The latest figures from the Reserve Bank (RBNZ) showed that mortgage lending in April was $5.45bn, up by about $80m from the figure of $5.38m a year ago. As the first chart shows, lending to owner-occupiers rebounded a bit in April (after a soft March), but investor lending continues to edge down on a year-on-year basis. As part of the rise in owner-occupier lending, high loan to value ratio (LVR) lending to first home buyers (FHBs) continues to grow, albeit there’s been an inevitable slowdown from the previously very rapid rates (see the second chart).
 
Annual Change in Lending, $m (Source: RBNZ)
 
 
Once again, the number of loans approved across all borrowers was relatively flat, so the growth in lending in April was driven by larger average loan sizes. Meanwhile, the LVR speed limits are still not being tested by the banks (at least in aggregate). The proportion of lending to owner-occupiers in April with an LVR >80% was only 12.6%, well below the 20% cap (see the third chart). Note that it’ll be July before we get the first figures on investor lending at the new, lower 30% deposit requirement (still a 5% speed limit).
 
Annual Change in Lending, % (Source: RBNZ)
 
 
In terms of interest-only lending, activity here remains contained, especially for investors (see the fourth chart). As we suggested in a Pulse last week , it’s not only that new interest-only loans have become harder to secure, but also that banks are more reluctant to roll over existing loans, often preferring a switch to a normal repayment mortgage.
 
So where might things go next? It was probably a bit too soon to have expected the scrapping of the capital gains tax proposals on April 17th to have had much of an effect on the lending figures for last month, but this may well provide a bit of momentum to investor lending and the overall mortgage market in May (data to be released on 27th June). In addition, we’ve had the cut in the official cash rate on May 8th, some of which has been passed through to mortgage rates. Hence, this is likely to also boost borrowing activity to some degree – albeit people still obviously have to raise the deposit, satisfy the income/expense tests, and that they are able to afford to pay at a theoretical mortgage rate of 7-8%.
 
Proportion of lending at high LVRs (Source: RBNZ)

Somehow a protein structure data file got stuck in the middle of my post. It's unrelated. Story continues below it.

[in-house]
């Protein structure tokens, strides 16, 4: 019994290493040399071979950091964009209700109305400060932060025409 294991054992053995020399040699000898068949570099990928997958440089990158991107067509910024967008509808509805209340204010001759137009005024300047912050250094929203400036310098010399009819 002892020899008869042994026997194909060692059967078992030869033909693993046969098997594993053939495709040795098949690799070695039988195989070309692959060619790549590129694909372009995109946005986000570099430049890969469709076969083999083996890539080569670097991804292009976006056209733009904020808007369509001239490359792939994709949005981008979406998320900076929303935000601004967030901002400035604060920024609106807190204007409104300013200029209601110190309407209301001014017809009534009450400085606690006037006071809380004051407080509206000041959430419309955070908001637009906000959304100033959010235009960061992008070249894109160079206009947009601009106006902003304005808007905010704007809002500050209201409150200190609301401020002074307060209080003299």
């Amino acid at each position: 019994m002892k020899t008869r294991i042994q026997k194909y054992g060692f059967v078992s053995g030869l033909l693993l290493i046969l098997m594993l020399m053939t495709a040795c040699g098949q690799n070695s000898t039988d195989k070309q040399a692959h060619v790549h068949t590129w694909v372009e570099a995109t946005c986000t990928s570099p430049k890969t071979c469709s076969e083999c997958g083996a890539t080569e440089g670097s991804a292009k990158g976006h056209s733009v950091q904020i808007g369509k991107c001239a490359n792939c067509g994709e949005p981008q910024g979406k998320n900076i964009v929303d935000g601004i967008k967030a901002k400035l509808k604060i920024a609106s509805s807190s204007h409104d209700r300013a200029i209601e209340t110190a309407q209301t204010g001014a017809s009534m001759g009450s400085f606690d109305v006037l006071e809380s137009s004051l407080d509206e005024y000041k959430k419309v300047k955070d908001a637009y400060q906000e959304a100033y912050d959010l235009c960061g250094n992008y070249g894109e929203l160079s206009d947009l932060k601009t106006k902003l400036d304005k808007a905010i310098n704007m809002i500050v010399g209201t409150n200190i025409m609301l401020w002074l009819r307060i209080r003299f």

To finish off, it’s also worth noting that the final decision from the RBNZ about extra capital requirements for the banks is now expected by the end of November this year and any new rules would start to be phased in from April next year. Interestingly, the RBNZ feels that it has already made a good start on bolstering financial stability, via the LVR rules – see their research here 
 
Interest-only lending flows as % of total (Source: RBNZ)
 
The research also acknowledges that the LVRs did have adverse effects at various times (e.g. disproportionately limiting activity from first home buyers in the early days), but it rightly points out that these were recognised and the rules adjusted accordingly. This week’s Financial Stability Report (Wednesday 9am) may well provide further insight into the RBNZ’s future plans for the LVRs.
 
 
 
 
 
 

 

 
 
Plenty to talk about this month, with the key influencers Government and RBNZ making a few big calls. Wondering about the Capital Gains Tax, Official Cash Rate and Foreign Buyer Ban? We look at the market impact of all. 
 
We also discuss some startling figures on property values in some Auckland suburbs dropping by as much as 30% – spoiler alert – they’re not! Looking ahead we’re anticipating sales volumes to recover a little by the end of the year.
 
 

 

Although it’s not law yet, the tax ring-fence for rental property losses is likely to be approved and, when that happens, will apply to the current tax year (which has of course already started). But there are reasons to doubt that it will dramatically change the rental property landscape. Most notably, it’s only a ring-fence – property losses will no longer be able to offset non-property income, but they can be used to lower tax within a property portfolio. Some investors will undoubtedly be hit quite hard by this. However, other equity-rich landlords may just snap up any sold properties, therefore limiting any adverse effects on the stock of available rentals.